(ws) motility of all molecules is faster than fast fluctuations and the system is wellstirred;

(ss) motility of ‘fast’ fluctuating molecular species is between the two reaction timescales, and the system is semistirred: ‘fast’ fluctuating types are isolated in their compartments prior to reacting on their timescale, whereas ‘slow’ types are wellstirred prior to reacting on their timescale.
Because we scale slow molecular species by the factor N, and we want nonnegligible movement on any timescale, we assume the speed of motility of ‘slow’ species at a rate of order with η_{s} > 0. Then, (ws) corresponds to the speed of motility of ‘fast’ species at a rate of order with η_{f} > 1, whereas (ss) corresponds to 0 < η_{f} < 1.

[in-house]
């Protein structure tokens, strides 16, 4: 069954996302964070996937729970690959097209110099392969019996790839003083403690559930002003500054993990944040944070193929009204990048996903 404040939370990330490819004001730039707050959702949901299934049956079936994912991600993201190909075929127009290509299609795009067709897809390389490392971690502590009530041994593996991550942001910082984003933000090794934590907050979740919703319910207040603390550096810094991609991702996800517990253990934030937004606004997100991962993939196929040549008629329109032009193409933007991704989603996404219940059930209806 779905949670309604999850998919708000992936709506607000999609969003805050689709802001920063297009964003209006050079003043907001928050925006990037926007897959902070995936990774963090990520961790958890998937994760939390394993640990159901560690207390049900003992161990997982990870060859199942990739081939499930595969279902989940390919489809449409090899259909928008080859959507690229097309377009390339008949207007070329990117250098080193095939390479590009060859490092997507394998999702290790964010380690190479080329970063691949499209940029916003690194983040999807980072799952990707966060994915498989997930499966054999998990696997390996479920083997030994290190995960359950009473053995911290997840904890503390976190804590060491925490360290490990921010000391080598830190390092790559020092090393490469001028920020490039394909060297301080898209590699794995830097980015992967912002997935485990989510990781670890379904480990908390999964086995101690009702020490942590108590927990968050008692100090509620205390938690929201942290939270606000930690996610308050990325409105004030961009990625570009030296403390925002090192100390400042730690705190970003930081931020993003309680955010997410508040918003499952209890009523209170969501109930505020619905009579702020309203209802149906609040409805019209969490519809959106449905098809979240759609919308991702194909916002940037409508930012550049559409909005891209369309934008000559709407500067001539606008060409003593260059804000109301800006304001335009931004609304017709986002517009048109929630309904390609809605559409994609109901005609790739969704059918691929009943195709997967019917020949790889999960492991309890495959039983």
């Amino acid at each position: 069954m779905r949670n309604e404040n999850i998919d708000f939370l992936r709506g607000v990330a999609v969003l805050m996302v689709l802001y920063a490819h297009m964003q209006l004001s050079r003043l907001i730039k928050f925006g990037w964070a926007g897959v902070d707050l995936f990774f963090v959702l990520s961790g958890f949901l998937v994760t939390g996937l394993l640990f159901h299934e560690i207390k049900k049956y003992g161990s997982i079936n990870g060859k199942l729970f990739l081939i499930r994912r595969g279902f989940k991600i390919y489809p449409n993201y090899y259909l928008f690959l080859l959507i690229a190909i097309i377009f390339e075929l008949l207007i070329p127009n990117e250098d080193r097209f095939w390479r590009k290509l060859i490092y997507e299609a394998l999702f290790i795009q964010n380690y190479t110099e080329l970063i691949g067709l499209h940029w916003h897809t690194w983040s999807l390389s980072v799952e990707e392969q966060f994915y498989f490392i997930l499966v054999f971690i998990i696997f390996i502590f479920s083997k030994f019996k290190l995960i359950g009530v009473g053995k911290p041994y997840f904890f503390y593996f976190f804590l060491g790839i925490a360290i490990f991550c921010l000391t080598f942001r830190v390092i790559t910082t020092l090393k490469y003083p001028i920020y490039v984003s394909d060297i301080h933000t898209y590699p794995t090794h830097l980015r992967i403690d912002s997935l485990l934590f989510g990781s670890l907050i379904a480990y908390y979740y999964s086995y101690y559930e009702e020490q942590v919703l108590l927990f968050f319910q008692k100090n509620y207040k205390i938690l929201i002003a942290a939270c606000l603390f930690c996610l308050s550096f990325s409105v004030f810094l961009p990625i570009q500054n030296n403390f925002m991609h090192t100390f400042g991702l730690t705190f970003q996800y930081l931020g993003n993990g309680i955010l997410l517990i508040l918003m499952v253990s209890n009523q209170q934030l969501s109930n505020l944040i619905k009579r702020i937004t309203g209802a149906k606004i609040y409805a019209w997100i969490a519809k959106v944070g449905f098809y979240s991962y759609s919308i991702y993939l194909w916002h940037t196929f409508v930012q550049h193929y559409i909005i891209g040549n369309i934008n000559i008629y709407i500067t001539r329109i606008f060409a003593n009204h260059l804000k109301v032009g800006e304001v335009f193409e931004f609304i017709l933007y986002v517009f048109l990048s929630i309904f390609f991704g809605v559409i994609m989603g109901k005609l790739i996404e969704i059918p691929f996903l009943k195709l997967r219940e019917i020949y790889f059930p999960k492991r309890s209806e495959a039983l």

Looking for conditions that will ensure (ws) and (ss) are the same for the dynamics of slow molecules regardless of the speed of fast molecules leads one to consider notions of dynamical homogeneity. If movement is in equilibrium, as is the case in (ws) prior to any reaction dynamics, then each compartment has the same reaction dynamics if Hfor some reference probability distribution π supported on all of 1, … , D. In the special case when this becomes . Although the latter condition is more physical (restriction of molecules to smaller compartments leads to their closer proximity and a proportionally higher chance of interactions between two or more molecules) and has often been used to scale the reaction rates to account for unequal volumes of different compartments [11,14,16], this makes sense only if all of the molecular types move and distribute in the same fashion, whereas the condition (H) allows for more general distribution of molecules as long as it is nondegenerate relative to a reference distribution π. (It is clear that it does not allow for any molecular type to localize in a single compartment in the long run, because π_{i}(d) > 0 is necessary for (H) to hold.)